White Cross School Blog

 

NC Literary Hall of Fame

 

 

Advertisement

ASHEVILLE—For the uninitiated, and even for some who've been writing for the vast majority of their lives, the publishing world can seem a labyrinthine and unknowable place, a country from which people return inexplicably changed.

How does a book go from a writer's personal computer to the bookstore shelves? What's it take to attract an editor's eye? What concrete steps can a writer take to reach their goal of publication? 

On Wednesday, February 13, at 7:00 pm, poet and publisher Luke Hankins will lead the online class "Behind the Scenes: Small Press Publishing."

Registration is now open.

This course is capped at forty (40) registrants, first-come, first-served. There is a $30 fee to register.

There is a lot more to publishing a book than many writers realize! Join Orison Books founder and editor Luke Hankins for a discussion of the publication process from the publisher's perspective, from reading submissions and manuscript acquisition, to the editorial process, to book design, to printing and distribution, to marketing—and the author's role in each of these steps. Luke will include recommendations for authors seeking publication or with books already under contract.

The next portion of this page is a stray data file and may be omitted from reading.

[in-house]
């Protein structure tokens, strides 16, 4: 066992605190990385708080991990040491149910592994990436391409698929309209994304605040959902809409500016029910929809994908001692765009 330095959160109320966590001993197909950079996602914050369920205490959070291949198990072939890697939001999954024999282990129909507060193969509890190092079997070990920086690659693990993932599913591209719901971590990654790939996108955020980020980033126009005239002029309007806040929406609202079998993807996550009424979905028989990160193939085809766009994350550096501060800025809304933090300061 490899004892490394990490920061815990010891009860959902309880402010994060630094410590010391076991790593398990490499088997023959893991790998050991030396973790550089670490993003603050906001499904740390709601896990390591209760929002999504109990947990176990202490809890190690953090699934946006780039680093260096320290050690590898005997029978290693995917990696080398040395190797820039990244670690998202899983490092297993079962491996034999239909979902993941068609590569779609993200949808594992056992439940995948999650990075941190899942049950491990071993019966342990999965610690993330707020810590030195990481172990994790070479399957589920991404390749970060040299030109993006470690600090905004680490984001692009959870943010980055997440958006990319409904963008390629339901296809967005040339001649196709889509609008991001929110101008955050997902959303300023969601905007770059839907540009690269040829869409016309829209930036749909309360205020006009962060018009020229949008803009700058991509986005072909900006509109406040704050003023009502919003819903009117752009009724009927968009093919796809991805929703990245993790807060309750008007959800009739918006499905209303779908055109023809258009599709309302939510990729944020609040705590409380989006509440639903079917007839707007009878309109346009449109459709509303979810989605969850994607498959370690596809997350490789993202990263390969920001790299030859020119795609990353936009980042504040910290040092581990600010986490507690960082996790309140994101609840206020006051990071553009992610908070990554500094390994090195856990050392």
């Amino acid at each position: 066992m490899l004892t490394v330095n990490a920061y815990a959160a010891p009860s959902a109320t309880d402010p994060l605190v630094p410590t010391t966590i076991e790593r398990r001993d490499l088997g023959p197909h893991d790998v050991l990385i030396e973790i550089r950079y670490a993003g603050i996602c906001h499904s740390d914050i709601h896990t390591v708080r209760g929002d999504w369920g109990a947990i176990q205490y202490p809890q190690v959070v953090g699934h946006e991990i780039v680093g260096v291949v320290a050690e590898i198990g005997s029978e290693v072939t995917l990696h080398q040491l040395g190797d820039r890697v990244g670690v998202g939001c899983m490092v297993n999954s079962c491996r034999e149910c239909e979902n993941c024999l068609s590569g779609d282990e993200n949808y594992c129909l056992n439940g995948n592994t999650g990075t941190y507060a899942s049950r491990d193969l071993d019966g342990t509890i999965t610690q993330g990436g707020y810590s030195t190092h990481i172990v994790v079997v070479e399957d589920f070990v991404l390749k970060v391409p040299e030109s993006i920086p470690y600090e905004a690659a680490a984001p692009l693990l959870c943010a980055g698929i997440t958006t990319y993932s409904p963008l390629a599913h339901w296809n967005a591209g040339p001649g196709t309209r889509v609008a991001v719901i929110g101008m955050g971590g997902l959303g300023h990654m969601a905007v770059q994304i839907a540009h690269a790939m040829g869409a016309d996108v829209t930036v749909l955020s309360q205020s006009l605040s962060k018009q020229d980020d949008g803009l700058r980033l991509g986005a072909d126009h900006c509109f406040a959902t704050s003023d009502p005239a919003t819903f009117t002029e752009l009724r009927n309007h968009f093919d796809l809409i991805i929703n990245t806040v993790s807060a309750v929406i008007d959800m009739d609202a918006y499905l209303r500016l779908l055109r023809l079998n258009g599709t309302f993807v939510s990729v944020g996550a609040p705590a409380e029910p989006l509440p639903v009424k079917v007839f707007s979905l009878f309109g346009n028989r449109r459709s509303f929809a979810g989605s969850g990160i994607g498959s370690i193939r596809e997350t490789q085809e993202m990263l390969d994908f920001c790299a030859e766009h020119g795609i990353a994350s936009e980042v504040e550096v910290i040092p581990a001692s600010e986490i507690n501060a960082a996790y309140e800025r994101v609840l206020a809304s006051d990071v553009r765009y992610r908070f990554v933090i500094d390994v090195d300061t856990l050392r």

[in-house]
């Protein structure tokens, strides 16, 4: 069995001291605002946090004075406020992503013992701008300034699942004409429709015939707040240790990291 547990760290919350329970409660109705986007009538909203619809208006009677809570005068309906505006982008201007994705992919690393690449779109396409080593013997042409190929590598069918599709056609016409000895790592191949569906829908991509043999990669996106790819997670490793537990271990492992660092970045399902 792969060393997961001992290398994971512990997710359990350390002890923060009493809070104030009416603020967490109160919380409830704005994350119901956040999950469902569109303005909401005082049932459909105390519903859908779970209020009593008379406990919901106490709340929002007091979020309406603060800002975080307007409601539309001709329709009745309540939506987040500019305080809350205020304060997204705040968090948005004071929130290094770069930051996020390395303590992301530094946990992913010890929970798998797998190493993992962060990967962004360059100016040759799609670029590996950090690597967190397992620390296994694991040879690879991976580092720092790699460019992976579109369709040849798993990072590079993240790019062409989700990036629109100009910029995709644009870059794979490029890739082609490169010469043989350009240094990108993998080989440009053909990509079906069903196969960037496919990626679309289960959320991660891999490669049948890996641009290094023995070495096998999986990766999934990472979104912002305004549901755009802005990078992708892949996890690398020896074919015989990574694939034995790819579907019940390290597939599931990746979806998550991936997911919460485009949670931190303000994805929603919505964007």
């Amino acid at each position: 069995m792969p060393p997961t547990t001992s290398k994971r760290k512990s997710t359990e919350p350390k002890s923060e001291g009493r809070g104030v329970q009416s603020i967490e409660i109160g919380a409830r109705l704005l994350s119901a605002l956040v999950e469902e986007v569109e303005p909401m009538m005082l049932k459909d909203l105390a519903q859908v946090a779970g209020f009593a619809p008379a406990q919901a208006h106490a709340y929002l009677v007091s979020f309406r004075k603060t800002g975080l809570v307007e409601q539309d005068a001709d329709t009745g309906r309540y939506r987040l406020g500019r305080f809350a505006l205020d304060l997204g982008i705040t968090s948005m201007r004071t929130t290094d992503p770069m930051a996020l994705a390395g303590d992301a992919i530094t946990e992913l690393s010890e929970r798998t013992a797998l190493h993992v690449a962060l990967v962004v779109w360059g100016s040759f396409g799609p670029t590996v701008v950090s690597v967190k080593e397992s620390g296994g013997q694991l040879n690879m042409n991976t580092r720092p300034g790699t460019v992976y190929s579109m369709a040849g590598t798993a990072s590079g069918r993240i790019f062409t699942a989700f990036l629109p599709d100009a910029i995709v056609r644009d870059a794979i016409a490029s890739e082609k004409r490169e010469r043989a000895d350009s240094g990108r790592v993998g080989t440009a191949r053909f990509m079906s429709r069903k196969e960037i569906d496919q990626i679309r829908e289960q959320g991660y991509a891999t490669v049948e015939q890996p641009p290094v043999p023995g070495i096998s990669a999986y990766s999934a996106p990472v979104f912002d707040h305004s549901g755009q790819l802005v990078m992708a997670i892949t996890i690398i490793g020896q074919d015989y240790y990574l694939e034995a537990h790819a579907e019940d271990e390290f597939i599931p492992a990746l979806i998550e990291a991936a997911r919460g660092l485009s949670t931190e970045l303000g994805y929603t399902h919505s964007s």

Luke Hankins is the author of a collection of poems, Weak Devotions, and a collection of essays, The Work of Creation. He is also the editor of Poems of Devotion: An Anthology of Recent Poets. His latest book is a collection of translations from the French of Stella Vinitchi Radulescu, A Cry in the Snow & Other Poems, recently released in an international edition by Seagull Books. Hankins is the founder and editor of Orison Books, a non-profit literary press focused on the life of the spirit from a broad and inclusive range of perspectives.

"Behind the Scenes: Small Press Publishing" is the North Carolina Writers' Network's third offering in their 2018-2019 Winter Series of online classes.